Money Mishaps & How to Fix Them
Quite often, no single purchase feels like too much. It is the culmination of our actions that lead to financial difficulties. While in college or university, we are at an odd transition point. We are old enough to feel like an adult and assume many adult responsibilities, but we are still students and not working full-time. Here are a few common issues post-secondary students have when it comes to money, and what can be done about them:
That cup of coffee is only a couple of dollars or so. But by ordering one each day, that could add up to a whopping $700 or more every year! Making the morning beverage at home or in your dorm, either with a machine or as instant coffee can save you hundreds annually. This is a common misconception for adults too, and can be tricky to overcome. When you are zipping around from one class to another, these purchases can be made with little forethought. By forcing your brain to become more and more aware of them, you can take the first steps to cutting back.
Working Too Little or Too Far
A lot of us may consider part-time work a bad idea during the school year, as it can distract us from our studies. Although this is true, there are ways to minimize that distraction. Working not only helps to alleviate your budget, but provides valuable experience going forward. During the school year, it gives a constant stream of income coming in to put your mind at ease. If you are attending a major university or college, it is often not necessary to travel far to work. More and more online and remote work options are becoming available. By taking full advantage of nearby and remote jobs, you can keep your budget balanced without sacrificing your schoolwork.
Saving Money Ineffectively
A no-fee chequing account lets you keep track of your deposits and withdrawals. This gives you a clear idea of how much money is coming in, and where it is going. It is good practice to review these expenses at least once a month to keep yourself on track. High-interest savings accounts are also beneficial, though they are not the income treasure trove banks may advertise them to be. Nevertheless, by placing funds in your Tax Free Savings Account, you are less likely to touch them and spend those dollars frivolously. If you combine this with other money-saving habits, it all adds up.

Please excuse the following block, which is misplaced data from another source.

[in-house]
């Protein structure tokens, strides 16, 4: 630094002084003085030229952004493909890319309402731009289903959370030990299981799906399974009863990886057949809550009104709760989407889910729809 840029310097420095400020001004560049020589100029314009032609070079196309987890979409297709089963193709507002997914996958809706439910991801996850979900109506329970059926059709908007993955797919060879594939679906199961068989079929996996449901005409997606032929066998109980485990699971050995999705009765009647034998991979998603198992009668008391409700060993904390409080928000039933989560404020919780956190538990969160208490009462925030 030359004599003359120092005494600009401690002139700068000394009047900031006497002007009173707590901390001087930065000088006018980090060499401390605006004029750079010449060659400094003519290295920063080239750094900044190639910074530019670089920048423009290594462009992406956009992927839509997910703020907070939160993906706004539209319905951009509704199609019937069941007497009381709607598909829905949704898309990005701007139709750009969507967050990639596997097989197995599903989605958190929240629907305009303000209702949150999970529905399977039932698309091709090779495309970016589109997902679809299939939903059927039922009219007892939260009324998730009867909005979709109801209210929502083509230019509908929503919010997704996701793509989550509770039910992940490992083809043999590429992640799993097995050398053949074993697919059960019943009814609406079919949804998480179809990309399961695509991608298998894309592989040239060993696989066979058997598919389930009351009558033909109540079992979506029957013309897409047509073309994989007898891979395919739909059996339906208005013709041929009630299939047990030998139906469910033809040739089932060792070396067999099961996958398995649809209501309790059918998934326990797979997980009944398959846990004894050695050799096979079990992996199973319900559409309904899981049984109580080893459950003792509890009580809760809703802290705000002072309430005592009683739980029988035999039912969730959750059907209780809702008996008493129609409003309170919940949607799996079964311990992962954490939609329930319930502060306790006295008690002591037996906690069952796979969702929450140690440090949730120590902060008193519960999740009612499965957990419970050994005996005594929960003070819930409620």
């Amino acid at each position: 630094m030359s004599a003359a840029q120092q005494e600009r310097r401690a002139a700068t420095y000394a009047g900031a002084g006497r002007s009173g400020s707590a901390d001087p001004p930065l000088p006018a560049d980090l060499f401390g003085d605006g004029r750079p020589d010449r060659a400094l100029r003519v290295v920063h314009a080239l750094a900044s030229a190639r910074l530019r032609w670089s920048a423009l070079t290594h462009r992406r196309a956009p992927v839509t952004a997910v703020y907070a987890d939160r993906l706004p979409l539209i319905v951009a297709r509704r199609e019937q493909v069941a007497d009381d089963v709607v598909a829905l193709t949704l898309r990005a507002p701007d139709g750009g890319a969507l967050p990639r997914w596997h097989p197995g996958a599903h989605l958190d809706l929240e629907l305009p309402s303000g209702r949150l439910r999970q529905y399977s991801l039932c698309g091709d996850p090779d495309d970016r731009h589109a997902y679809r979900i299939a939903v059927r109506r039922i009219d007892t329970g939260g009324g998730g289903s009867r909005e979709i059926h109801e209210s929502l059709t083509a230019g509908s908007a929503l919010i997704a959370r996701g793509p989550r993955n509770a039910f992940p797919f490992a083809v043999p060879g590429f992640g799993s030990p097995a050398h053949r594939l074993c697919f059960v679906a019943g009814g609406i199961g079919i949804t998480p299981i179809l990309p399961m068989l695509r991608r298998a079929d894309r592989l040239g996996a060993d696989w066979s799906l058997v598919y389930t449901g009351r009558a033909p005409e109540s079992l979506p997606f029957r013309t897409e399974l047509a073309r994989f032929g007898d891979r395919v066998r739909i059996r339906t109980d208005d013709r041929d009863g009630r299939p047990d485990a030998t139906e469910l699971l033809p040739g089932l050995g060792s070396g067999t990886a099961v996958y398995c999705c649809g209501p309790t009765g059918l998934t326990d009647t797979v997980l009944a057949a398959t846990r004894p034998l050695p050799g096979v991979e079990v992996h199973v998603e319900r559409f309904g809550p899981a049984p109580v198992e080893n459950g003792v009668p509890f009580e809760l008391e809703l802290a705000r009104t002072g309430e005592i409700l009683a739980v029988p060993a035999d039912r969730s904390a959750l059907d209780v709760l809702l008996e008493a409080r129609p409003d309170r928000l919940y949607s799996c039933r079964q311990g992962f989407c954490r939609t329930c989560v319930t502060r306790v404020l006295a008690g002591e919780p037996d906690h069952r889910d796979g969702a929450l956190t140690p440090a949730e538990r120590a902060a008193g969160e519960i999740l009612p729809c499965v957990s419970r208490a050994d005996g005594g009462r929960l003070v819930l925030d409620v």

Ultimately, it is important to remember that for many of us, we are not helpless victims to expenses spiraling out-of-control. There are numerous actions we can take to either improve our income or cut back on unnecessary expenditures. By starting to focus on that in college and university, you can eliminate and avoid bad habits that would otherwise stick with you throughout adulthood.
“Budgeting for University Life.” Practical Money Skills. https://www.practicalmoneyskills.ca/personalfinance/lifeevents/university/budgeting.php
“Tips for students to avoid common money mistakes.” University of North Texas. https://news.unt.edu/news-releases/tips-students-avoid-common-money-mistakes
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